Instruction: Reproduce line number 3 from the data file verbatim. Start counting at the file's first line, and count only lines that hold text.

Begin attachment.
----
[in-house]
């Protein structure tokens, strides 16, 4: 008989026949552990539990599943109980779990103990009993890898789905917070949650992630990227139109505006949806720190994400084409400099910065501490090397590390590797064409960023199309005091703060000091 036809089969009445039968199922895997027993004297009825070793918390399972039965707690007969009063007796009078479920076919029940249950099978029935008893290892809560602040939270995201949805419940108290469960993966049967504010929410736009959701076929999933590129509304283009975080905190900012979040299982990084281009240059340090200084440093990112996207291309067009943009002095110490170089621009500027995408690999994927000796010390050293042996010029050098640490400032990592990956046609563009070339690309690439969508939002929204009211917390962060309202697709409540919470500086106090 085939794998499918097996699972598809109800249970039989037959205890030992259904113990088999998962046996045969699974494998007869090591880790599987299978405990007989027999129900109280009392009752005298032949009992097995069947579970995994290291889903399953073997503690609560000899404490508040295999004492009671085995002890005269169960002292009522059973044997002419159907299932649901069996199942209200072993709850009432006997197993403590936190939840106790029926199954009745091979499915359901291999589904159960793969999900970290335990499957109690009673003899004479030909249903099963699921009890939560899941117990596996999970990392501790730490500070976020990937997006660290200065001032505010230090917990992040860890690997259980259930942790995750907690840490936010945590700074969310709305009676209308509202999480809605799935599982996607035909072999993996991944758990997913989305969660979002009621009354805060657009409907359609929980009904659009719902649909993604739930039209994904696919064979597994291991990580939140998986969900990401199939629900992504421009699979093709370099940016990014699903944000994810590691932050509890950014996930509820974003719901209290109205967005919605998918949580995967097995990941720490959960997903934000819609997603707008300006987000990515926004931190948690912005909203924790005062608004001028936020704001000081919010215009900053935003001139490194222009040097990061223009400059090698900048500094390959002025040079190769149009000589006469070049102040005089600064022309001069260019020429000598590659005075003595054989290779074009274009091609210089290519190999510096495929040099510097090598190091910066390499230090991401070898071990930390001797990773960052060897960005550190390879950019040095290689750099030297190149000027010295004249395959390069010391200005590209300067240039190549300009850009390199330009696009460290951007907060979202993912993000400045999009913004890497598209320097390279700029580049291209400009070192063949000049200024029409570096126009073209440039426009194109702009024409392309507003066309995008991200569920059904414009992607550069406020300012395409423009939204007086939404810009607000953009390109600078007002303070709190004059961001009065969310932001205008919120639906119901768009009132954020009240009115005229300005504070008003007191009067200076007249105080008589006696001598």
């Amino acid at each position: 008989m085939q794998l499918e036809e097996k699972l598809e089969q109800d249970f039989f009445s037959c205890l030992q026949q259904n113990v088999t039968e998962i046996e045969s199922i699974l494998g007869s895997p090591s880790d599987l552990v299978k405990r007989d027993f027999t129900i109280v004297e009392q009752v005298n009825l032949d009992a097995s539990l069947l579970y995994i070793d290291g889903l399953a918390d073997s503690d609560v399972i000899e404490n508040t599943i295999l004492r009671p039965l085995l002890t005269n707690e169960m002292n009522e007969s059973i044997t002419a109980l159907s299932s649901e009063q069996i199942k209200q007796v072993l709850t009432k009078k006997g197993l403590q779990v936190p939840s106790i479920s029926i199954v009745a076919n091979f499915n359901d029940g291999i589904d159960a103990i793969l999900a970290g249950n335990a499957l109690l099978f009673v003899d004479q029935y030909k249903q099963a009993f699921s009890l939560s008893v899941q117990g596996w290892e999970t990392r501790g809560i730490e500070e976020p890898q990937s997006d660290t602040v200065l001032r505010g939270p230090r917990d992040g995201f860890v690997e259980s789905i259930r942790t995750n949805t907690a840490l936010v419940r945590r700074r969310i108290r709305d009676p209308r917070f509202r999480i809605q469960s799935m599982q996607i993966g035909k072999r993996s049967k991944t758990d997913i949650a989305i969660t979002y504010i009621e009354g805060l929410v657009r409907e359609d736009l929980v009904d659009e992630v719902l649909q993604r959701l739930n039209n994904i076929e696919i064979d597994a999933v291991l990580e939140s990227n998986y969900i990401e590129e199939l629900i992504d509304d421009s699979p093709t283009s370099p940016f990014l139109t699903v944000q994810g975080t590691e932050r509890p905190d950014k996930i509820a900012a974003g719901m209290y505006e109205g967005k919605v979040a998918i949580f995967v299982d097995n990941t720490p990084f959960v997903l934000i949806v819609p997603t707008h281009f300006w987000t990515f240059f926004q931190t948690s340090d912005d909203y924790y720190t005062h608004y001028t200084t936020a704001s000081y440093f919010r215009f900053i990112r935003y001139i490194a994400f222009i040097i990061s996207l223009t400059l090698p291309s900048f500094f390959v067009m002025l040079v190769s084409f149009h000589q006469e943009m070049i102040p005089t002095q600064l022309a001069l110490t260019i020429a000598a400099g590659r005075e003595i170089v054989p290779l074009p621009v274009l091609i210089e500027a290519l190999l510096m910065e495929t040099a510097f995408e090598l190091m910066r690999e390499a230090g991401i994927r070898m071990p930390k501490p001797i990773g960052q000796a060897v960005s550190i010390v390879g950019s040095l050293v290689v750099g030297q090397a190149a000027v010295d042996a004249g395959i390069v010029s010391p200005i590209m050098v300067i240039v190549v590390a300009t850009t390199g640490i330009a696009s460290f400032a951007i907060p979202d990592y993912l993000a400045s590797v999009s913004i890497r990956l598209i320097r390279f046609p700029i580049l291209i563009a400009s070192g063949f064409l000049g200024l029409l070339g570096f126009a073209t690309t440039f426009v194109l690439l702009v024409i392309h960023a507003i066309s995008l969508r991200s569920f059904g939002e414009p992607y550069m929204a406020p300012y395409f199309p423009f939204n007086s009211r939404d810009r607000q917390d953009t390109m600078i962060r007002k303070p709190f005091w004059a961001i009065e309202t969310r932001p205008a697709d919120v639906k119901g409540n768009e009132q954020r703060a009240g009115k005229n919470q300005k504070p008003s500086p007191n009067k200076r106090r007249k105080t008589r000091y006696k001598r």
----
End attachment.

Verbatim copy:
């Amino acid at each position: 008989m085939q794998l499918e036809e097996k699972l598809e089969q109800d249970f039989f009445s037959c205890l030992q026949q259904n113990v088999t039968e998962i046996e045969s199922i699974l494998g007869s895997p090591s880790d599987l552990v299978k405990r007989d027993f027999t129900i109280v004297e009392q009752v005298n009825l032949d009992a097995s539990l069947l579970y995994i070793d290291g889903l399953a918390d073997s503690d609560v399972i000899e404490n508040t599943i295999l004492r009671p039965l085995l002890t005269n707690e169960m002292n009522e007969s059973i044997t002419a109980l159907s299932s649901e009063q069996i199942k209200q007796v072993l709850t009432k009078k006997g197993l403590q779990v936190p939840s106790i479920s029926i199954v009745a076919n091979f499915n359901d029940g291999i589904d159960a103990i793969l999900a970290g249950n335990a499957l109690l099978f009673v003899d004479q029935y030909k249903q099963a009993f699921s009890l939560s008893v899941q117990g596996w290892e999970t990392r501790g809560i730490e500070e976020p890898q990937s997006d660290t602040v200065l001032r505010g939270p230090r917990d992040g995201f860890v690997e259980s789905i259930r942790t995750n949805t907690a840490l936010v419940r945590r700074r969310i108290r709305d009676p209308r917070f509202r999480i809605q469960s799935m599982q996607i993966g035909k072999r993996s049967k991944t758990d997913i949650a989305i969660t979002y504010i009621e009354g805060l929410v657009r409907e359609d736009l929980v009904d659009e992630v719902l649909q993604r959701l739930n039209n994904i076929e696919i064979d597994a999933v291991l990580e939140s990227n998986y969900i990401e590129e199939l629900i992504d509304d421009s699979p093709t283009s370099p940016f990014l139109t699903v944000q994810g975080t590691e932050r509890p905190d950014k996930i509820a900012a974003g719901m209290y505006e109205g967005k919605v979040a998918i949580f995967v299982d097995n990941t720490p990084f959960v997903l934000i949806v819609p997603t707008h281009f300006w987000t990515f240059f926004q931190t948690s340090d912005d909203y924790y720190t005062h608004y001028t200084t936020a704001s000081y440093f919010r215009f900053i990112r935003y001139i490194a994400f222009i040097i990061s996207l223009t400059l090698p291309s900048f500094f390959v067009m002025l040079v190769s084409f149009h000589q006469e943009m070049i102040p005089t002095q600064l022309a001069l110490t260019i020429a000598a400099g590659r005075e003595i170089v054989p290779l074009p621009v274009l091609i210089e500027a290519l190999l510096m910065e495929t040099a510097f995408e090598l190091m910066r690999e390499a230090g991401i994927r070898m071990p930390k501490p001797i990773g960052q000796a060897v960005s550190i010390v390879g950019s040095l050293v290689v750099g030297q090397a190149a000027v010295d042996a004249g395959i390069v010029s010391p200005i590209m050098v300067i240039v190549v590390a300009t850009t390199g640490i330009a696009s460290f400032a951007i907060p979202d990592y993912l993000a400045s590797v999009s913004i890497r990956l598209i320097r390279f046609p700029i580049l291209i563009a400009s070192g063949f064409l000049g200024l029409l070339g570096f126009a073209t690309t440039f426009v194109l690439l702009v024409i392309h960023a507003i066309s995008l969508r991200s569920f059904g939002e414009p992607y550069m929204a406020p300012y395409f199309p423009f939204n007086s009211r939404d810009r607000q917390d953009t390109m600078i962060r007002k303070p709190f005091w004059a961001i009065e309202t969310r932001p205008a697709d919120v639906k119901g409540n768009e009132q954020r703060a009240g009115k005229n919470q300005k504070p008003s500086p007191n009067k200076r106090r007249k105080t008589r000091y006696k001598r």